Bullish Trescothick revels in Edgbaston's calm after the storm

Somerset 226-2 v Warwickshire
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The Independent Online

This ground transforms between a Test match and a Championship fixture, the raucously lubricated crowds giving way to row upon row of empty seats, uniformly drab in their washed-out green. The spectator who allegedly abused the Australian captain here last week would have found it much more difficult to slip away unnoticed yesterday, although some Birmingham folk clearly do not mind being the centre of attention.

Hence the umpires, Neil Mallender and Mark Benson, found themselves harangued by an unashamedly conspicuous critic when they wandered back out into the middle following the first of yesterday's rain stoppages. Their apparent lack of urgency was in stark contrast to the mood of the ground staff, who pointedly began revving up their hover-cover every time there was a hint of drizzle.

It was not surprising, then, that supporters deprived of any cricket on Wednesday perceived an unwillingness to play. What they had not taken into account, perhaps, is that groundsman Steve Rouse, after working through almost every night during the Test, is in no mood to give up his square to the elements.

Presumably, the crowd just wanted to see more of Marcus Trescothick, although this was not a sentiment shared by Warwickshire's players, who wanted to see only the back of the former England opener as he drove unwaveringly towards his 36th first-class hundred. It was typical stand-and-deliver from the 33-year-old, culminating in a pulled six off Neil Carter. In nine of his 16 first-class innings this season he has hit 95 or above, five times going on to make 104 or more.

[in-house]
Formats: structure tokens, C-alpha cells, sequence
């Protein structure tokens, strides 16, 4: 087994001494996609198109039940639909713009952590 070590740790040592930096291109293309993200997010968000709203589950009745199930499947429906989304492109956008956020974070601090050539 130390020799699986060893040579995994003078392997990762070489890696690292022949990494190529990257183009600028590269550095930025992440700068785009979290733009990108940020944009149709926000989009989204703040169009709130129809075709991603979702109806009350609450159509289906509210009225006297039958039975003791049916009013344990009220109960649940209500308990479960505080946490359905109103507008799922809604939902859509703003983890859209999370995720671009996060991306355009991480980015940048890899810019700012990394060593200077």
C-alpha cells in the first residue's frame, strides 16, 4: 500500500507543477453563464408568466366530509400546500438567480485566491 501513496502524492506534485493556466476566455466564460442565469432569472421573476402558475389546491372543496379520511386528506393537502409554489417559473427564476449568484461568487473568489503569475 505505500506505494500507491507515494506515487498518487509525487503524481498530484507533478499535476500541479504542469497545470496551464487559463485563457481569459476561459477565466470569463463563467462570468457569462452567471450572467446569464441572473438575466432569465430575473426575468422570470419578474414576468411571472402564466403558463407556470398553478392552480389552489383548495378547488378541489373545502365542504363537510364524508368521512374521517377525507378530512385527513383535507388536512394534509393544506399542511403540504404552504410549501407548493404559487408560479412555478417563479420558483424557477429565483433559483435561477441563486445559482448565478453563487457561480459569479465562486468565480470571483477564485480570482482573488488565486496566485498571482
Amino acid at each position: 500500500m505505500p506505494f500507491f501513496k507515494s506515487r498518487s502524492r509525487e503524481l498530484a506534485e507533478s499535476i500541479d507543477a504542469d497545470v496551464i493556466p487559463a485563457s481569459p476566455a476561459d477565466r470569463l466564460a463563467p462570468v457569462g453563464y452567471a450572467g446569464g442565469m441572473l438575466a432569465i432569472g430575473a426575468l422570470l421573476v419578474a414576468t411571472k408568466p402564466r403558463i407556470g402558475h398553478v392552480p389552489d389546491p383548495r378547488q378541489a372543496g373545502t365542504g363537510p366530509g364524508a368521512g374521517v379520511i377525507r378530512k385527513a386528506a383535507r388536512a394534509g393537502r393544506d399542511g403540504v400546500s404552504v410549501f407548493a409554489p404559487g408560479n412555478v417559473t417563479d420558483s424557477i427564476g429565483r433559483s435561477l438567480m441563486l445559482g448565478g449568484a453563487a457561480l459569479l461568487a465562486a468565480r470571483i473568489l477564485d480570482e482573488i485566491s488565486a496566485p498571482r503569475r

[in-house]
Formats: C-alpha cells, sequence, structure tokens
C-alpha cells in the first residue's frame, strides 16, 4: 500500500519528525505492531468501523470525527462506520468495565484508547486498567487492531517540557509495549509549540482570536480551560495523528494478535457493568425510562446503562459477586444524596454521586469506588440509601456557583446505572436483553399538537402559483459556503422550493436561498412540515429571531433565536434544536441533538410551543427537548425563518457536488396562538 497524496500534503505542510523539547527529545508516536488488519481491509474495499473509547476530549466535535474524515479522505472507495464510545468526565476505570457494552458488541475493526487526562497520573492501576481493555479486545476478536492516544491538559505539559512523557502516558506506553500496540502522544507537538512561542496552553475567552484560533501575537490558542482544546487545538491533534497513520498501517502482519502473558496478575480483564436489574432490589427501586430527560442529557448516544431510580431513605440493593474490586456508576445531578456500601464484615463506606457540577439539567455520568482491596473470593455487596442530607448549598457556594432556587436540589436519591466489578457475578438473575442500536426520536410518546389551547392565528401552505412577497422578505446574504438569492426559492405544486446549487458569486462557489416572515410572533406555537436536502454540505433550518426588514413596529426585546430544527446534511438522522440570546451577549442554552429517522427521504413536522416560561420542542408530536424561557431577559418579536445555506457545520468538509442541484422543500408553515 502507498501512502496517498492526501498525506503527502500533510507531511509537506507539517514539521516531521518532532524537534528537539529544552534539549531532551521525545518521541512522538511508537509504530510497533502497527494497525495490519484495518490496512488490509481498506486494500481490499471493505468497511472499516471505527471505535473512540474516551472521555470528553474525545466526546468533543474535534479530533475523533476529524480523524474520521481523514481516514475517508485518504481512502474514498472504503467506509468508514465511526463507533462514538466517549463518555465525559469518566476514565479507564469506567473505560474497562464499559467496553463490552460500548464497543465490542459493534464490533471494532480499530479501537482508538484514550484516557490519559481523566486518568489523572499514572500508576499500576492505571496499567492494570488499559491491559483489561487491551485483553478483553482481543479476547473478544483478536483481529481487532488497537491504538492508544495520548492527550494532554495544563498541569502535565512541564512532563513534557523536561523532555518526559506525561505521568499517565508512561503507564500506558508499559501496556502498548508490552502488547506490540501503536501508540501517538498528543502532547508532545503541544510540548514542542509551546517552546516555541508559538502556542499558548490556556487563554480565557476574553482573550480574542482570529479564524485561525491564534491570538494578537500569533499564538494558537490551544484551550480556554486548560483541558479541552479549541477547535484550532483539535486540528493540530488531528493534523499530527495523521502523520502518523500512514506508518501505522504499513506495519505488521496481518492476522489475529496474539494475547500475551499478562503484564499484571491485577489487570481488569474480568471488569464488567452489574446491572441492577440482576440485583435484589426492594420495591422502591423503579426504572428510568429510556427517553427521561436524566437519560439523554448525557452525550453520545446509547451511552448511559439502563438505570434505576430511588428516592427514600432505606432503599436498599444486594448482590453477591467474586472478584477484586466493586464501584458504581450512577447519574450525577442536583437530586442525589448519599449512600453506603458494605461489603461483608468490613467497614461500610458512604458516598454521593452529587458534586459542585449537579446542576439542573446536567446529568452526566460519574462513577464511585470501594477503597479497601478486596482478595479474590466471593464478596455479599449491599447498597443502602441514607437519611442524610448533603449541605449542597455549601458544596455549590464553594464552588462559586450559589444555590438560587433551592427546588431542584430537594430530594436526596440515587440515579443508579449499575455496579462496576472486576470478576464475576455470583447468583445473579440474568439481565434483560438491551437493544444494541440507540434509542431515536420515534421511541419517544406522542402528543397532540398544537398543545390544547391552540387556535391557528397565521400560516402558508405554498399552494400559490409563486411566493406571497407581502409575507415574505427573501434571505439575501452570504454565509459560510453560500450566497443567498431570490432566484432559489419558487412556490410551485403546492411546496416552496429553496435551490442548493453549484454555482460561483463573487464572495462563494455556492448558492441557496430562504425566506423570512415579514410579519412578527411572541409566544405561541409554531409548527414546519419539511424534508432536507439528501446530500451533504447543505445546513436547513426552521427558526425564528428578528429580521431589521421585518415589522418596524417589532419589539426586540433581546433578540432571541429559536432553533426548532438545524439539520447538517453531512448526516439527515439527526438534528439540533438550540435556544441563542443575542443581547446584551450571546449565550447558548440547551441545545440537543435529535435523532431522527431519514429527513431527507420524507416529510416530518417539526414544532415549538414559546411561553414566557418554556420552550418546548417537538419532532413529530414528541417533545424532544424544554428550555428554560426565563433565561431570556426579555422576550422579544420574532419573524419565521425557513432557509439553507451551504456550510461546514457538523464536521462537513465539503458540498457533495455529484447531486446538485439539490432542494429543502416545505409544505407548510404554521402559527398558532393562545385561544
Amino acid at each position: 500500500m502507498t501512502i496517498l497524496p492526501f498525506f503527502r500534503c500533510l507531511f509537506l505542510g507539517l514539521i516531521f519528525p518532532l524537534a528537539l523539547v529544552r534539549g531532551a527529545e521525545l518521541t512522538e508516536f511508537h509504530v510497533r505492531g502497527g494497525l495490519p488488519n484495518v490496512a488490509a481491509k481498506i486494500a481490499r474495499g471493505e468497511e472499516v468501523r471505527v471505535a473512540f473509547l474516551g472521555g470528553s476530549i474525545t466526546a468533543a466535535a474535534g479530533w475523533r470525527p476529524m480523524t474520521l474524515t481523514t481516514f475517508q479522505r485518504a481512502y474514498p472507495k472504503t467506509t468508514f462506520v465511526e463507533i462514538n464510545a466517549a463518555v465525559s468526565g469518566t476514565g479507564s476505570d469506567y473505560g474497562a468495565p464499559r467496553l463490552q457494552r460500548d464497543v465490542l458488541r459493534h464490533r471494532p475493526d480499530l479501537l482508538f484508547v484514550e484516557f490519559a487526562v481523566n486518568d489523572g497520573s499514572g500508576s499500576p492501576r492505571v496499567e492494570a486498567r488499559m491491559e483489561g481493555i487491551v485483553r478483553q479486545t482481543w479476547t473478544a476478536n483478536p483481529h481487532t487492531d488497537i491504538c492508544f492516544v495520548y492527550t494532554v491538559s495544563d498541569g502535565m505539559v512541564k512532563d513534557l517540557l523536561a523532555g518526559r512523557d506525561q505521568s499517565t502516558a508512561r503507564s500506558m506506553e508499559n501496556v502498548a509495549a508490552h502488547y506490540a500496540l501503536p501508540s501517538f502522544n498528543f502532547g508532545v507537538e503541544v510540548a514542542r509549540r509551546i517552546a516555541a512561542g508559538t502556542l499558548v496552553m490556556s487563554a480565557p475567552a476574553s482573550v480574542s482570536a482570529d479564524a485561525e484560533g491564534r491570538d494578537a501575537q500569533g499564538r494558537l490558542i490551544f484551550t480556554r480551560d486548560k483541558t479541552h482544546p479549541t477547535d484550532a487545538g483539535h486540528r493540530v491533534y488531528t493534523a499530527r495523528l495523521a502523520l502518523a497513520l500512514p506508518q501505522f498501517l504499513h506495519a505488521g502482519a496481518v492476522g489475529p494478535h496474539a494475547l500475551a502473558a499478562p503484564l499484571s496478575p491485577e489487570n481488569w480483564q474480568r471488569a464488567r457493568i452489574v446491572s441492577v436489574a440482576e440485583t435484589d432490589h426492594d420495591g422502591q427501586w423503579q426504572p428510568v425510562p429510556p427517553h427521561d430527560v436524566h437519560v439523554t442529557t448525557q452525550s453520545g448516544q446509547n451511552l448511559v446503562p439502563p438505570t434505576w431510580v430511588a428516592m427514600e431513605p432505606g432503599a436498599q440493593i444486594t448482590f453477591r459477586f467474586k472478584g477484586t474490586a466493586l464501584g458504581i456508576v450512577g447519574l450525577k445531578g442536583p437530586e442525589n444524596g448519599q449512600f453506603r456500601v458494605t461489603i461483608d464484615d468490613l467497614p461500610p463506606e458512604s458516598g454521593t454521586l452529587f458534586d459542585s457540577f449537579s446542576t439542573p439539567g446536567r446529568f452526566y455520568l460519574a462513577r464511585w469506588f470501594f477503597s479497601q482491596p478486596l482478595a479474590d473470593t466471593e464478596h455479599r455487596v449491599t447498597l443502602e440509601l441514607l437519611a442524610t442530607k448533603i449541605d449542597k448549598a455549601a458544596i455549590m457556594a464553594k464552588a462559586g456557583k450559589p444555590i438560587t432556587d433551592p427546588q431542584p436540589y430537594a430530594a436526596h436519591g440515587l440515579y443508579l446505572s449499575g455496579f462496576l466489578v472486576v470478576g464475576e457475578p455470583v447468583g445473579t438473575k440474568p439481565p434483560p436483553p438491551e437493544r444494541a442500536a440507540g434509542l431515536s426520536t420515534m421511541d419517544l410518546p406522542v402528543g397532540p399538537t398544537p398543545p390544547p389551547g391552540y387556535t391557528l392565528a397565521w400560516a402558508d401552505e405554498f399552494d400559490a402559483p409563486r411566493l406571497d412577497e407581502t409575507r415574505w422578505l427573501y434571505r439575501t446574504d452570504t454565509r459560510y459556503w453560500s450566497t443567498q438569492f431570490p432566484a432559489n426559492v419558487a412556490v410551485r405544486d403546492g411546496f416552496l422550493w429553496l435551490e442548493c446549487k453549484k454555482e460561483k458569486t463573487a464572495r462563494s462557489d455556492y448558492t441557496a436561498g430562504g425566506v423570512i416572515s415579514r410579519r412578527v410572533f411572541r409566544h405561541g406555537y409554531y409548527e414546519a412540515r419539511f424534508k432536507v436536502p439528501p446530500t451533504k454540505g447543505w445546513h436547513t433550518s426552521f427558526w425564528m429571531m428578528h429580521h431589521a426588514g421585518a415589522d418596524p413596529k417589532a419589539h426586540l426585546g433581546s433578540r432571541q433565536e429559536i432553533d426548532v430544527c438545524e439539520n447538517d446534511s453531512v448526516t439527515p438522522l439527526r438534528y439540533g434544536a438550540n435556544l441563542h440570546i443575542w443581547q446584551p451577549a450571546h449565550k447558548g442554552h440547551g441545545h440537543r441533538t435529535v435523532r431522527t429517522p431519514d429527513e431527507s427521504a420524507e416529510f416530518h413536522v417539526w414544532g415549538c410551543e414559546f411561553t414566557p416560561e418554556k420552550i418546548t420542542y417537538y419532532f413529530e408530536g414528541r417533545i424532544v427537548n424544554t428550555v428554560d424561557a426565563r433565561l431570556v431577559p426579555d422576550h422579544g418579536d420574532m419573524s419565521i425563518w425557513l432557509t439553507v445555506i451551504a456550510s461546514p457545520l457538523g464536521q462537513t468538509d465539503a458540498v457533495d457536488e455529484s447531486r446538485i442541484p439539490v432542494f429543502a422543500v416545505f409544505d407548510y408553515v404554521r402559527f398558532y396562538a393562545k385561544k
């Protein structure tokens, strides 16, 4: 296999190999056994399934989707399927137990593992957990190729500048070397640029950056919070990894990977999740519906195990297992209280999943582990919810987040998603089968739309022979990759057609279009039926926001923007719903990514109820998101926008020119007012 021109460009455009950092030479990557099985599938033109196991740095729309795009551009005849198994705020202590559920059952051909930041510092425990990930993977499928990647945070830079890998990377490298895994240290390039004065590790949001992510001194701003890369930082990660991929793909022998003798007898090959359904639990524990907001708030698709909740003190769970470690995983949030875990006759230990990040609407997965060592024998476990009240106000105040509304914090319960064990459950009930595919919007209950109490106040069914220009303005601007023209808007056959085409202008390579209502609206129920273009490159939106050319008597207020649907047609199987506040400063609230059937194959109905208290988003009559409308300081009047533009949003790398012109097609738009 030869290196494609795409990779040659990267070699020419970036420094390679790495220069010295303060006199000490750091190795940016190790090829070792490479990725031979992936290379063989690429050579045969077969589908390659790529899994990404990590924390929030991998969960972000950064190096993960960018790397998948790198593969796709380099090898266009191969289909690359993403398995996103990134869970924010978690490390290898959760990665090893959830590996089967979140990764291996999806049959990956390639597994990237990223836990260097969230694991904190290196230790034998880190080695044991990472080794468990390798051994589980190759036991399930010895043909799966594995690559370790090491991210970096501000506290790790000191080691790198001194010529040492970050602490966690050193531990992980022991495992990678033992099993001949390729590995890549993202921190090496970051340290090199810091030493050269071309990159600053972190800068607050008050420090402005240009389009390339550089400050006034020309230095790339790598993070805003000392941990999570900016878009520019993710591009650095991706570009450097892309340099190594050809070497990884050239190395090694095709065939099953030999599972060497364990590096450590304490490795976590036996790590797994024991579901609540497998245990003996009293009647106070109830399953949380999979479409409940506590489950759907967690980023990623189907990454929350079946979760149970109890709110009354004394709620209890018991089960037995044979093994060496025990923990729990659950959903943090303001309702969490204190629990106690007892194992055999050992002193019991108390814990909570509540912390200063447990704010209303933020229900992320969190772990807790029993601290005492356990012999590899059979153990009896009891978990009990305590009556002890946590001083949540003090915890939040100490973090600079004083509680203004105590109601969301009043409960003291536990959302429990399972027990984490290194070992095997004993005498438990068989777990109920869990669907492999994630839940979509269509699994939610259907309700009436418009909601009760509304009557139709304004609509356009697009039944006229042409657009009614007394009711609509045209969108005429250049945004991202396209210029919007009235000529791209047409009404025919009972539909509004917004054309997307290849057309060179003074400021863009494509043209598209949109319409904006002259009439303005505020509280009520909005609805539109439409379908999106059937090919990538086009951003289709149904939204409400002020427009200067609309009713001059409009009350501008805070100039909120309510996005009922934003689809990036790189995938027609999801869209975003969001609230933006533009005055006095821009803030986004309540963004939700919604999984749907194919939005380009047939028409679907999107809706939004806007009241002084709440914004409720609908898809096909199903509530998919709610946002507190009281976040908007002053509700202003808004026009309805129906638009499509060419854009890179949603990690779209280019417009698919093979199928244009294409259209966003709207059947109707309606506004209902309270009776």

Given that only one team batting first on Edgbaston's benign pitches this season has failed to make 400, he was almost guaranteed to prosper yesterday, which made it all the more baffling that Ian Westwood, the Warwickshire captain, chose to put Somerset in.

Trescothick survived a straightforward chance to first slip off Carter on 87, when Tony Frost, the offending fielder, compounded his error by giving away four overthrows when he shied at the non-striker's stumps.

*Mark Butcher, who played 71 Tests and amassed almost 18,000 first-class runs in a 17-year career spent entirely with Surrey, has announced his retirement after conceding defeat to a long-standing knee injury.

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